The question, “What is a family?” is reopened by the policy of the Family First Party of "Family Impact Statements" as a key legislative consideration. This initially sounds uncomplicated and positive, and indeed the proposal is clearly well intentioned. But on what definition of family will such impact statements be based? The policy document provides a very broad definition of family, however the six outlined principles associated with Family Impact Statements are far more prescriptive. These assert the value of heterosexual relationships; two parent families; division of family roles; and the institution of marriage.

Based on these criteria, the clarification of the term “family” as a necessary pre-cursor for a family impact statement will, necessarily, include some and exclude others because the interests and concerns of all families are not necessarily parallel. Indeed, leaving aside the basic conundrum as how “impact” could be assessed, with the status of family linked so firmly to social benefits, the potential for a clash of interests between family types is high. For example, legislation that supports married couple families, such as income splitting for tax purposes, might further entrench the economic disadvantage of sole parent families. A more patent case is that of separated parents, where the interests of the non-residential and resident parent around issues of child support payments, family payments and child residency arrangements are often in direct competition. This obvious conflict is currently unacknowledged in Family First policy, even in those espousing rebuttable presumptions of joint custody.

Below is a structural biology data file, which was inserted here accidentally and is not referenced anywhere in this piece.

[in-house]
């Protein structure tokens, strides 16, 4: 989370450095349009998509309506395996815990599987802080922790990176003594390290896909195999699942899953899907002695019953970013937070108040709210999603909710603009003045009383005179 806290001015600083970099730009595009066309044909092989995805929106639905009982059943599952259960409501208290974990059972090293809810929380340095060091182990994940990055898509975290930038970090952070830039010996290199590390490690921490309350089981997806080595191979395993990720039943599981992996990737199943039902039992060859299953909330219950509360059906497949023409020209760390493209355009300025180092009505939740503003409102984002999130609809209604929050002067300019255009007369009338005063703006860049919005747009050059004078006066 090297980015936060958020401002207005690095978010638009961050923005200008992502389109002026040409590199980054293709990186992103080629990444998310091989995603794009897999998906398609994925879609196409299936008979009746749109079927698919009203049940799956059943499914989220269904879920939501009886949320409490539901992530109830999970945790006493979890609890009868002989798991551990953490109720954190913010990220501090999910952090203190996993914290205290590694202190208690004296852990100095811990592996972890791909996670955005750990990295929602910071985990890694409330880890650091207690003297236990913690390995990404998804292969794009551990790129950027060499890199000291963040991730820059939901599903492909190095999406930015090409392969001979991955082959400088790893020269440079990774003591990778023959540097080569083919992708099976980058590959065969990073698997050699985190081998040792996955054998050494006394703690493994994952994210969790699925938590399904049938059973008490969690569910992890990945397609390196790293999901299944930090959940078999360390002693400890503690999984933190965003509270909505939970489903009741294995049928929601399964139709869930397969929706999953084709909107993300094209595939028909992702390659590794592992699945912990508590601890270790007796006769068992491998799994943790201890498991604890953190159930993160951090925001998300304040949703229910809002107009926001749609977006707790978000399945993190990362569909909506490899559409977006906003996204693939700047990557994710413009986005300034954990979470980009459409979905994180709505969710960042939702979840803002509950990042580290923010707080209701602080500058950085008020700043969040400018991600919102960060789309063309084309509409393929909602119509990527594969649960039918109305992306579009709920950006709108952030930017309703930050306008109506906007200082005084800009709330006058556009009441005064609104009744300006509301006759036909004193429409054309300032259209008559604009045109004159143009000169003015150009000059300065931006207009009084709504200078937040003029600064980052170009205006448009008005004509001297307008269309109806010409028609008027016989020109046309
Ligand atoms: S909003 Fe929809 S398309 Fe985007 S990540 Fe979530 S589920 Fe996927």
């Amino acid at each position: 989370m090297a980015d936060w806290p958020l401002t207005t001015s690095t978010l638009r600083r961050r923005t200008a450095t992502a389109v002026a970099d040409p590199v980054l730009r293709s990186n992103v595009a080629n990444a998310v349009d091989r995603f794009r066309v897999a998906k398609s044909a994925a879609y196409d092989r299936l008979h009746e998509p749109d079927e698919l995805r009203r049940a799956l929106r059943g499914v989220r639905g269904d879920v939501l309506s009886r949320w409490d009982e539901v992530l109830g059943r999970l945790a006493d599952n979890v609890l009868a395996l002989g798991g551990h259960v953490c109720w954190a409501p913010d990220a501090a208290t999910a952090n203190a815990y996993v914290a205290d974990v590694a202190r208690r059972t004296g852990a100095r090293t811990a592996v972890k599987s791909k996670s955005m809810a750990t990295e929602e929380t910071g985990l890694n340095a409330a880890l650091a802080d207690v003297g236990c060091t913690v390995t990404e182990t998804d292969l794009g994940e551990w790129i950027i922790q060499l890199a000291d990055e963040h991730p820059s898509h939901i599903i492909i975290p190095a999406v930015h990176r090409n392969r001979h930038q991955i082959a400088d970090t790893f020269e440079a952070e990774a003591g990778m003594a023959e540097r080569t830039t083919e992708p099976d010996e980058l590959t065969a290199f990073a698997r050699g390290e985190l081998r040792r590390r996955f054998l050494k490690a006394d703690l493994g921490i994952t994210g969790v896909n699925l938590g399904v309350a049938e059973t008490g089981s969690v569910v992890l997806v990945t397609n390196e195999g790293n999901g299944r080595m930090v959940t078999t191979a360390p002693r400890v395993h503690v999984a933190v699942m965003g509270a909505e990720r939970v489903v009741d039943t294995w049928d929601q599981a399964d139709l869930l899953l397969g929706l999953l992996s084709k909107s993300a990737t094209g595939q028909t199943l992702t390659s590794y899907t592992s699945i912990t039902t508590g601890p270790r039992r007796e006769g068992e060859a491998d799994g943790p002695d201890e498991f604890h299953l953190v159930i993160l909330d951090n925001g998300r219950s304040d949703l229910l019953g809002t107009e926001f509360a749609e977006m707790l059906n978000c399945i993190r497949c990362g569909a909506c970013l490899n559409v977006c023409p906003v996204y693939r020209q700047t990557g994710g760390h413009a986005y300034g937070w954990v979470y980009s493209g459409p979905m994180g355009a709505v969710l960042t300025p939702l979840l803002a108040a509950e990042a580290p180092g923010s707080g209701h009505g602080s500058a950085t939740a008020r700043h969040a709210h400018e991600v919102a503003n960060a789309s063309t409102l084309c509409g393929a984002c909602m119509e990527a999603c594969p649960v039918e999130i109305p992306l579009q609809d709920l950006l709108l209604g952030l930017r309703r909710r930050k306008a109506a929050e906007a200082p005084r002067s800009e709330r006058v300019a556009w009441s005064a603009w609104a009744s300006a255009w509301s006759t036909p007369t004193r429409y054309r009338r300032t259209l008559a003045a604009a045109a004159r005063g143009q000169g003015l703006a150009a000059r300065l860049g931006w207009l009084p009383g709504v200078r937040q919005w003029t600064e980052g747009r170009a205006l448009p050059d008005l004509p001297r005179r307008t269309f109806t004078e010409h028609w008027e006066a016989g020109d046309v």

Any increase in the rigidity in the accepted forms of Australian family raises the spectre of an even steeper social hierarchy of family. Given the socially conservative guiding principles for Family Impact Statements outlined by the Family First Party, will the married couple family with a primary male breadwinner become even further established as the preferred Australian family form? If so, what about the impact of legislation on all those families who do not fit this model? These questions are more than hypothetical. Because increasingly privileging one family form in our social arrangements risks de-legitimating the needs of other families. Limited definitions of family or hierarchies of social privilege will have a very real effect on the way family is lived in Australia.

As a final word, perhaps the perennial question asked by Beck, and others “what is a family?” is a poorly conceived one. A lesser concentration of the form a family takes and more on what it does might prove more fruitful. In this I concur with the perspective of family researchers such as Carol Smart who argue that the term “family” is a verb, not a noun. Family is a doing word, it involves time and effort, and is defined by how we interact and relate with the other individuals in our family. You don’t have a family; you be a family.

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About the Author

Dr Maggie Walter is Deputy Director of the National Indigenous Researcher and Knowledges Network and Associate Professor in the School of Social Sciences at the University of Tasmania.